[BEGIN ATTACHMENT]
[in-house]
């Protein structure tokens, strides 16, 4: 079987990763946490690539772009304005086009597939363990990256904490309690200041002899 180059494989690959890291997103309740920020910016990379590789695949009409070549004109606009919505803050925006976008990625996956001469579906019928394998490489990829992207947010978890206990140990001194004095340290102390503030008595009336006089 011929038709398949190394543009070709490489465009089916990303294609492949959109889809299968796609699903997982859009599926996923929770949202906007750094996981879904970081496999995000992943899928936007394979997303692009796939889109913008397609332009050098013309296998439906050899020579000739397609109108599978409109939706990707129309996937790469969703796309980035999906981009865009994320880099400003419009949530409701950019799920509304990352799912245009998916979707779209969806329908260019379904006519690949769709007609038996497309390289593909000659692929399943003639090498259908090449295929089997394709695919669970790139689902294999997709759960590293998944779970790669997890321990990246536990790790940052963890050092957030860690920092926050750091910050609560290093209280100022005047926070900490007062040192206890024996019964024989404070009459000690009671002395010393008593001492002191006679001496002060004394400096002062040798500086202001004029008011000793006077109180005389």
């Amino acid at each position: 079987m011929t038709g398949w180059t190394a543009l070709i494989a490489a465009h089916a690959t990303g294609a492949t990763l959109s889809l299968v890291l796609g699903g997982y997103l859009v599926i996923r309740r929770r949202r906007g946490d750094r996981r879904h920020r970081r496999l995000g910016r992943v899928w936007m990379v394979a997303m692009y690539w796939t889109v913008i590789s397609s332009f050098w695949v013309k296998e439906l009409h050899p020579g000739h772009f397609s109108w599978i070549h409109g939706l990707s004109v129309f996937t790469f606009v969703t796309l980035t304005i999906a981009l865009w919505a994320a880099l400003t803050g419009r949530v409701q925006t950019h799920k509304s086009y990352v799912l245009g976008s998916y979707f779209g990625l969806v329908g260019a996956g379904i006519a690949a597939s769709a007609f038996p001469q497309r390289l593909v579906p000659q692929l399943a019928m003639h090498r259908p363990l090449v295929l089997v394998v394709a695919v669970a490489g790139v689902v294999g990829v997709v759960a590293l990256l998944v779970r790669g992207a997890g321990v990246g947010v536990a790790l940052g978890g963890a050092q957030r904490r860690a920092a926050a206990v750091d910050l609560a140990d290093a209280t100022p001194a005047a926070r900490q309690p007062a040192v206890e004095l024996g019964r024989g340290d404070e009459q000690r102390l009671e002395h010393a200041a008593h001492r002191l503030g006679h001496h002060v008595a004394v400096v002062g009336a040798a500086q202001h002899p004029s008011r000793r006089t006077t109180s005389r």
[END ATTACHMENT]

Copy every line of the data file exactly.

[in-house]
């Protein structure tokens, strides 16, 4: 079987990763946490690539772009304005086009597939363990990256904490309690200041002899 180059494989690959890291997103309740920020910016990379590789695949009409070549004109606009919505803050925006976008990625996956001469579906019928394998490489990829992207947010978890206990140990001194004095340290102390503030008595009336006089 011929038709398949190394543009070709490489465009089916990303294609492949959109889809299968796609699903997982859009599926996923929770949202906007750094996981879904970081496999995000992943899928936007394979997303692009796939889109913008397609332009050098013309296998439906050899020579000739397609109108599978409109939706990707129309996937790469969703796309980035999906981009865009994320880099400003419009949530409701950019799920509304990352799912245009998916979707779209969806329908260019379904006519690949769709007609038996497309390289593909000659692929399943003639090498259908090449295929089997394709695919669970790139689902294999997709759960590293998944779970790669997890321990990246536990790790940052963890050092957030860690920092926050750091910050609560290093209280100022005047926070900490007062040192206890024996019964024989404070009459000690009671002395010393008593001492002191006679001496002060004394400096002062040798500086202001004029008011000793006077109180005389």
């Amino acid at each position: 079987m011929t038709g398949w180059t190394a543009l070709i494989a490489a465009h089916a690959t990303g294609a492949t990763l959109s889809l299968v890291l796609g699903g997982y997103l859009v599926i996923r309740r929770r949202r906007g946490d750094r996981r879904h920020r970081r496999l995000g910016r992943v899928w936007m990379v394979a997303m692009y690539w796939t889109v913008i590789s397609s332009f050098w695949v013309k296998e439906l009409h050899p020579g000739h772009f397609s109108w599978i070549h409109g939706l990707s004109v129309f996937t790469f606009v969703t796309l980035t304005i999906a981009l865009w919505a994320a880099l400003t803050g419009r949530v409701q925006t950019h799920k509304s086009y990352v799912l245009g976008s998916y979707f779209g990625l969806v329908g260019a996956g379904i006519a690949a597939s769709a007609f038996p001469q497309r390289l593909v579906p000659q692929l399943a019928m003639h090498r259908p363990l090449v295929l089997v394998v394709a695919v669970a490489g790139v689902v294999g990829v997709v759960a590293l990256l998944v779970r790669g992207a997890g321990v990246g947010v536990a790790l940052g978890g963890a050092q957030r904490r860690a920092a926050a206990v750091d910050l609560a140990d290093a209280t100022p001194a005047a926070r900490q309690p007062a040192v206890e004095l024996g019964r024989g340290d404070e009459q000690r102390l009671e002395h010393a200041a008593h001492r002191l503030g006679h001496h002060v008595a004394v400096v002062g009336a040798a500086q202001h002899p004029s008011r000793r006089t006077t109180s005389r």